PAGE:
On this day in 1822, Brazil became an independent nation, and ever since then, it has dazzled people. Or, it’s dazzled me, at least. If you don’t speak Portuguese, it can be hard to find fiction from Brazil, especially for kids and young adults. Of course, teens may be interested in some Brazilian authors who write for adults, like Paolo Coelho or Jorge Amado, but there isn’t a lot of original YA coming out and being translated into English. But that doesn’t mean there aren’t English-language titles that might inspire more interest or passion in the country, its history, or its culture. If it’s one of your favorite countries as well, or if you’re looking to make it so, here are some ways to get to know it a bit better.
Obviously, we have to start with the Amazon. And to combine it with the fact that Brazil is one of the growing number of nations with a female head of state (no English biographies available as of yet), we’ll go with a biography of a female rain forest activist. Marina Silva, an acolyte of activist Chico Mendes, grew up in the Amazon, went to college, and returned home to fight for nature. The biography Marina Silva: Defending Rainforest Communities in Brazil by Ziporah Hildebrandt might inspire teens in their own activist endeavors.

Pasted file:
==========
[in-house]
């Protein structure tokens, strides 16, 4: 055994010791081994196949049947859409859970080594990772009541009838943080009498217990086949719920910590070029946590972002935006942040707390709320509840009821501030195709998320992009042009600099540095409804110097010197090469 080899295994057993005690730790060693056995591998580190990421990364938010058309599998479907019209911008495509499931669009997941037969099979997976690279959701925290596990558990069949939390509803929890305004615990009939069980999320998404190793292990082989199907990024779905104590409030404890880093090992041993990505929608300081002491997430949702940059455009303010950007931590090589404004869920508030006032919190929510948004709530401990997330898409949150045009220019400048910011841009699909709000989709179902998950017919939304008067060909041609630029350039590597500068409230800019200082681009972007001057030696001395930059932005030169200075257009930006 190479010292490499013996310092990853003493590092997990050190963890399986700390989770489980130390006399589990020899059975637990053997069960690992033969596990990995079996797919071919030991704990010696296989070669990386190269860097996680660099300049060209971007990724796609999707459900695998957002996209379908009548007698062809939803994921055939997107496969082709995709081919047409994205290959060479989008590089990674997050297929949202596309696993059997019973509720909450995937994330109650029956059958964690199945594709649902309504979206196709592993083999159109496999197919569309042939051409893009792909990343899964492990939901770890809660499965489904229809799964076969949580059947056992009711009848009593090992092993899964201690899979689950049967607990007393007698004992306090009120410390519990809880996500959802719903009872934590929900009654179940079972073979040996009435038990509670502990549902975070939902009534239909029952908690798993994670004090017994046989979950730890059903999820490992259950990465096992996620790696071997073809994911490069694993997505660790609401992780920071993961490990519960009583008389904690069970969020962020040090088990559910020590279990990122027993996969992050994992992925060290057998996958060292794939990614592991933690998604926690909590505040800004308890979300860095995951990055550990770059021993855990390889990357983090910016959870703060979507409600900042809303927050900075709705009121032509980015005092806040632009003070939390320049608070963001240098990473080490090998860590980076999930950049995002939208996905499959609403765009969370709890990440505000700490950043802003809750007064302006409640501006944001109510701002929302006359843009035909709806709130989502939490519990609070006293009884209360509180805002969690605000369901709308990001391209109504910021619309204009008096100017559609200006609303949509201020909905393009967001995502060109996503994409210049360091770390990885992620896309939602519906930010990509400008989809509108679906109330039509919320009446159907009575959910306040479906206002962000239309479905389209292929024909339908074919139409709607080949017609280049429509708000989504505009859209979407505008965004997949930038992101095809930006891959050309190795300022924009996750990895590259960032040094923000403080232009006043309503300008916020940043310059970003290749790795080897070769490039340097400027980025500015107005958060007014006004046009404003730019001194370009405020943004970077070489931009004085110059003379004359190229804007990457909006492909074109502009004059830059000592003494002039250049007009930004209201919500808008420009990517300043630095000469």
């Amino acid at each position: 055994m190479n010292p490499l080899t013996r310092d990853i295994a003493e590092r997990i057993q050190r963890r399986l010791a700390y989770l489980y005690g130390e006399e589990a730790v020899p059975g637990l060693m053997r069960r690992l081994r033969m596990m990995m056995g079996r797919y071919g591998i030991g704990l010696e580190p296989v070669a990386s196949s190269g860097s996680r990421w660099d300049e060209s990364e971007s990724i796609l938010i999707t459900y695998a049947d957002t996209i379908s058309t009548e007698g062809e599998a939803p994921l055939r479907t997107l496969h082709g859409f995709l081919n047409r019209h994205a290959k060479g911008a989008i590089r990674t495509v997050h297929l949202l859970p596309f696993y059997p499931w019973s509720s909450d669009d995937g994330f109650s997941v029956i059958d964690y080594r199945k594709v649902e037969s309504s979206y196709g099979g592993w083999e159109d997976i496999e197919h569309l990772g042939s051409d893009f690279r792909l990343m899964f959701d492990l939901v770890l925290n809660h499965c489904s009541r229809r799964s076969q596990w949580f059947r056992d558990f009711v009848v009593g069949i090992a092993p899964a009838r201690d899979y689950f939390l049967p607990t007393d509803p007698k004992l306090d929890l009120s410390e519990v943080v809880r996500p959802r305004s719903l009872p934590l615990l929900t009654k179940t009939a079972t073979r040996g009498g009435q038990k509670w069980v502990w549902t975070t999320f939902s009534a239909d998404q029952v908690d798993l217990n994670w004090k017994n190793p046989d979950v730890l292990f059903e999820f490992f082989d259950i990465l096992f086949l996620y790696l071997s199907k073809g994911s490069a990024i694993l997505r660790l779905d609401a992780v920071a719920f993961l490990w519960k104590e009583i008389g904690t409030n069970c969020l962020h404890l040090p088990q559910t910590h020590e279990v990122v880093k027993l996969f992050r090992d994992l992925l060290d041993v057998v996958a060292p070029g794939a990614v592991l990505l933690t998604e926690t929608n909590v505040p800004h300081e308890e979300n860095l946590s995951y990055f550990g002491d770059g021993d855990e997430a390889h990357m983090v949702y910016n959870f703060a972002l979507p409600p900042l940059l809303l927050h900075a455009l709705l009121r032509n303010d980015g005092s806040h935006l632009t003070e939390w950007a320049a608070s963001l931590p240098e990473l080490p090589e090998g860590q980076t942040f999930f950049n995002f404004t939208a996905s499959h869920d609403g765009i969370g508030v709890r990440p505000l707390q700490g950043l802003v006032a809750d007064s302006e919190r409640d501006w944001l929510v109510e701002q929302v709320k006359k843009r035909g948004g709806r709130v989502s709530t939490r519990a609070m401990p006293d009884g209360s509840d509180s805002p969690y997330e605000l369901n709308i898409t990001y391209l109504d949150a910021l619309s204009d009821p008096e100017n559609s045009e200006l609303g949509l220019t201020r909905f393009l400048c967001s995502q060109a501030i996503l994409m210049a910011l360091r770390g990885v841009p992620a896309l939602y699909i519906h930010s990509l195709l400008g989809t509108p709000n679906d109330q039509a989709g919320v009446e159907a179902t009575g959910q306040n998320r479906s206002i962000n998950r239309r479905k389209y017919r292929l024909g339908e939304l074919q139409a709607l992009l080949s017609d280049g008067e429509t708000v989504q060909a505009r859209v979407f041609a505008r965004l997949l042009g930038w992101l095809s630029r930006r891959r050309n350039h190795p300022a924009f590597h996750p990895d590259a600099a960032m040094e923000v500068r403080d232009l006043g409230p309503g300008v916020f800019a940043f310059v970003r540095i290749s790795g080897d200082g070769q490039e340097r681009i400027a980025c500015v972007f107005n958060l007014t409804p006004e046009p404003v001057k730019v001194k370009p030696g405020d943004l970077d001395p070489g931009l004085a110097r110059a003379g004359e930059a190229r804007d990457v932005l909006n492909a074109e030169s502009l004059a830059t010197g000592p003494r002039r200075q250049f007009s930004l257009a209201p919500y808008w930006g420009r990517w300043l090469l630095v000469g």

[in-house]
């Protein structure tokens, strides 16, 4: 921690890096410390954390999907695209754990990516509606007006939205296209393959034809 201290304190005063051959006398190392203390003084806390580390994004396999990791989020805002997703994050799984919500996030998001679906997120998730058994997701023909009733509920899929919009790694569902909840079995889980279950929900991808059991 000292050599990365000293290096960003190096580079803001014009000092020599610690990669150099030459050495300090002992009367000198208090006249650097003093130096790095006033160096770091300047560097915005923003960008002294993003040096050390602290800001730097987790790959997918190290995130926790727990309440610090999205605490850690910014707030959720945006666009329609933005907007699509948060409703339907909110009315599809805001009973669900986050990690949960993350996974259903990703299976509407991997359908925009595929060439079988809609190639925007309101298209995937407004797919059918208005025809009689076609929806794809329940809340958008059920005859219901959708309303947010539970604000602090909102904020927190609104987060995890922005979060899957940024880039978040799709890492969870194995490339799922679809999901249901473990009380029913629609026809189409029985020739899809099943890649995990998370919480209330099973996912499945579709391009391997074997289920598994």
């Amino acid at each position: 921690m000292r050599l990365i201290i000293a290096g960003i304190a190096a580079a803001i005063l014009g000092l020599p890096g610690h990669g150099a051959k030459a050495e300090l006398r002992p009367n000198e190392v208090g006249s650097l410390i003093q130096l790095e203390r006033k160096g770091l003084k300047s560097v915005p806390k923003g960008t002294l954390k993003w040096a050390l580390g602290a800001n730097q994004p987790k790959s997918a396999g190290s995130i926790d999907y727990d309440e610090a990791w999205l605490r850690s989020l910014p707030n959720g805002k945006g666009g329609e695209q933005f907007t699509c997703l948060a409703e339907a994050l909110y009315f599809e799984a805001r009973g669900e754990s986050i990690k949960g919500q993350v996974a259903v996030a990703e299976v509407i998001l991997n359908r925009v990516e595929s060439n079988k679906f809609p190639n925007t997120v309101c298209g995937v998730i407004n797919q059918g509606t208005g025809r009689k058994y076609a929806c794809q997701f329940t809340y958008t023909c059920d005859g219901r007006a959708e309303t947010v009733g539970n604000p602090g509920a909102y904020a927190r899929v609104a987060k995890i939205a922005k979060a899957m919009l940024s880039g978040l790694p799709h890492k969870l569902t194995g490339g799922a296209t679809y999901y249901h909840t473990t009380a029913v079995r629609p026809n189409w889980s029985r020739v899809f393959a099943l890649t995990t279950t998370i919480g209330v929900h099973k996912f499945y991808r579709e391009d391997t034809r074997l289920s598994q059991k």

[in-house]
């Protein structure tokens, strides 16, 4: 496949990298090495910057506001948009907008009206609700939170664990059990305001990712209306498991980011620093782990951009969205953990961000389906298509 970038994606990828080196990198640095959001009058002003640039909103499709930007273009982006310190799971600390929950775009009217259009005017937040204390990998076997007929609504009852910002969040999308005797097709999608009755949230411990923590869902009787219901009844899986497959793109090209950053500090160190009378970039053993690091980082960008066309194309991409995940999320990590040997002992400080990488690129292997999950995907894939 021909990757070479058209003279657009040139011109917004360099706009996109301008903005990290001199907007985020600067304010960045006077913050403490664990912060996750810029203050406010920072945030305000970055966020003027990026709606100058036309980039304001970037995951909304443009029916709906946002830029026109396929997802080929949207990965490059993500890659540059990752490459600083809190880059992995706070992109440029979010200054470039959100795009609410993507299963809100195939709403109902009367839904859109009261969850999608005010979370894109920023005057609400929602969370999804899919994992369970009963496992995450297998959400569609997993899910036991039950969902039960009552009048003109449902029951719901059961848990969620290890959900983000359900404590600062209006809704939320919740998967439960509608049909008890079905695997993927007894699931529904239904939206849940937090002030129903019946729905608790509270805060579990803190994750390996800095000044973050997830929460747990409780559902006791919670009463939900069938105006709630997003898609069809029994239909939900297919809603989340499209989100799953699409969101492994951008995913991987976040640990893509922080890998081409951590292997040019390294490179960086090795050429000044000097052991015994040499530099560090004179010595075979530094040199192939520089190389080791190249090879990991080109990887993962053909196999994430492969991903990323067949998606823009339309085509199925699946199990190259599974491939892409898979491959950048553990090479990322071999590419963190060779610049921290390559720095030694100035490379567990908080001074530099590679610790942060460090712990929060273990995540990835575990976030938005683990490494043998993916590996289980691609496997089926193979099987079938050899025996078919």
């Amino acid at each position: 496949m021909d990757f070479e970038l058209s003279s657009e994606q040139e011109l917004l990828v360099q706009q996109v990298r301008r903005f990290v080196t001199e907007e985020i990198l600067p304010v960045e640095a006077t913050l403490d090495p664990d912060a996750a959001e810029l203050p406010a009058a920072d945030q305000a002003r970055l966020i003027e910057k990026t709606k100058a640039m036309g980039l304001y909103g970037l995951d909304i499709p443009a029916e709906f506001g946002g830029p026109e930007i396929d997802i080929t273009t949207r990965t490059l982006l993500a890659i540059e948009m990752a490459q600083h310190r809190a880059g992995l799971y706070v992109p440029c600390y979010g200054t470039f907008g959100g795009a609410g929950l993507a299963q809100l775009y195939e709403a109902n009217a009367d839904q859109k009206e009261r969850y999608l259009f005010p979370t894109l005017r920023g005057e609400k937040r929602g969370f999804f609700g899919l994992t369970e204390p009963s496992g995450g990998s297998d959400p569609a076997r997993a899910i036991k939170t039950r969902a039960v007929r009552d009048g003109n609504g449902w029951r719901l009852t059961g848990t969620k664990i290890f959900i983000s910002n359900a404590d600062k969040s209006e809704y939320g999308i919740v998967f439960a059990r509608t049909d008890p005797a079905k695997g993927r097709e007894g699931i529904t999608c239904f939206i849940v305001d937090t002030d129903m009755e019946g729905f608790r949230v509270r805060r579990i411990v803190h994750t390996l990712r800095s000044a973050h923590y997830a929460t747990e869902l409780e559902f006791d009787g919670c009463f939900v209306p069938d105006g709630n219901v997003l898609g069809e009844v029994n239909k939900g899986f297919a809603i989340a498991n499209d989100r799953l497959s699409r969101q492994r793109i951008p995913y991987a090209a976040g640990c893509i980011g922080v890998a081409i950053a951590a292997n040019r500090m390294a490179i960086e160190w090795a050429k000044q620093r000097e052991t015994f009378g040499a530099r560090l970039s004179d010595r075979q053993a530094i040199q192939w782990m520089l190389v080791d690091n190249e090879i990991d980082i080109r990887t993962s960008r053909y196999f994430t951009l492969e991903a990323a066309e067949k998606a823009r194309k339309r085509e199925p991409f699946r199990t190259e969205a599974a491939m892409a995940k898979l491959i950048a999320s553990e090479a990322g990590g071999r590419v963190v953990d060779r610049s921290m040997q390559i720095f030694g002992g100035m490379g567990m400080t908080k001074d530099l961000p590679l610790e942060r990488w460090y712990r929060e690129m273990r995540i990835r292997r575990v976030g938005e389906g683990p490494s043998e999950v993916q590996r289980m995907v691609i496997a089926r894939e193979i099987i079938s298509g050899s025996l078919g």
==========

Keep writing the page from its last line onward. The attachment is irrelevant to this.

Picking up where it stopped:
You can’t talk about Brazil for long without getting to PelÃ©. While there are plenty of library-bound series with editions about this superstar, you may as well go with the story in his own words. Published in 1977, My Life and the Beautiful Game will still grab people. And for those who’d rather read something more, hand them a newer biography on athletes like Ronaldo or Ronaldinho, both of whose stories have been published in the recent series Superstars of Soccer, published by Mason Crest.
Middle school-aged teens should try some of popular Brazilian author (and Hans Christian Andersen Medal winner) Ana MarÃa Machado’s novels, like From Another World, in which a home renovation is the catalyst for a nineteenth-century ghost appearance. This inspires Mariano to learn about Brazil’s history of slavery and to write down the slave girl’s story for others to learn.
Last but not least, one of my favorite books to come out this year: Alaya Dawn Johnson’s The Summer Prince. Based in a fictional future city near present-day Bahia, the story follows artist June and the beautiful and doomed Enki, the Summer King. The novel has a lot to offer fans of varied genres, from sci fi nerds to dystopian diehards to lovers of sex, parties, and romance. And it’s dripping in references to Brazilian musicians and artists.
Happy Birthday, Brazil! And to you: any titles I’m missing?
— Hannah GÃ³mez, currently reading The Many Lives of Miss K: Toto Koopman – Model, Muse, Spy by Jean-Noel Liaut